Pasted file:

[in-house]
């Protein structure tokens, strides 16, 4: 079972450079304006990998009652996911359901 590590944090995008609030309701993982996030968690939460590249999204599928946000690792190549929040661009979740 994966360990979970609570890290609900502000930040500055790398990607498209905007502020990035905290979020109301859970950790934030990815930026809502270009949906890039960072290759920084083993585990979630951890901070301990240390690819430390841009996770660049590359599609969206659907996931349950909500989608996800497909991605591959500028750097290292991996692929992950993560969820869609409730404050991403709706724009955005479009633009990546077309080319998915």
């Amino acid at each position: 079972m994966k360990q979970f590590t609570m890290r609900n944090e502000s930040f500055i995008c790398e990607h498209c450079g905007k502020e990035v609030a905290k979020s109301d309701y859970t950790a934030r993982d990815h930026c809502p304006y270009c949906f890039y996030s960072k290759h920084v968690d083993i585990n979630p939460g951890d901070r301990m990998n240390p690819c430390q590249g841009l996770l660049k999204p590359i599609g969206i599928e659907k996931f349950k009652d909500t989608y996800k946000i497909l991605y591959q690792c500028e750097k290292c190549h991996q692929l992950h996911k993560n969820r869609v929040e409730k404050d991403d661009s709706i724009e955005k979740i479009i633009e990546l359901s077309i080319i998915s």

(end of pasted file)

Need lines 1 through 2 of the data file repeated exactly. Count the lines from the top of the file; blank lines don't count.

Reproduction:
[in-house]
């Protein structure tokens, strides 16, 4: 079972450079304006990998009652996911359901 590590944090995008609030309701993982996030968690939460590249999204599928946000690792190549929040661009979740 994966360990979970609570890290609900502000930040500055790398990607498209905007502020990035905290979020109301859970950790934030990815930026809502270009949906890039960072290759920084083993585990979630951890901070301990240390690819430390841009996770660049590359599609969206659907996931349950909500989608996800497909991605591959500028750097290292991996692929992950993560969820869609409730404050991403709706724009955005479009633009990546077309080319998915």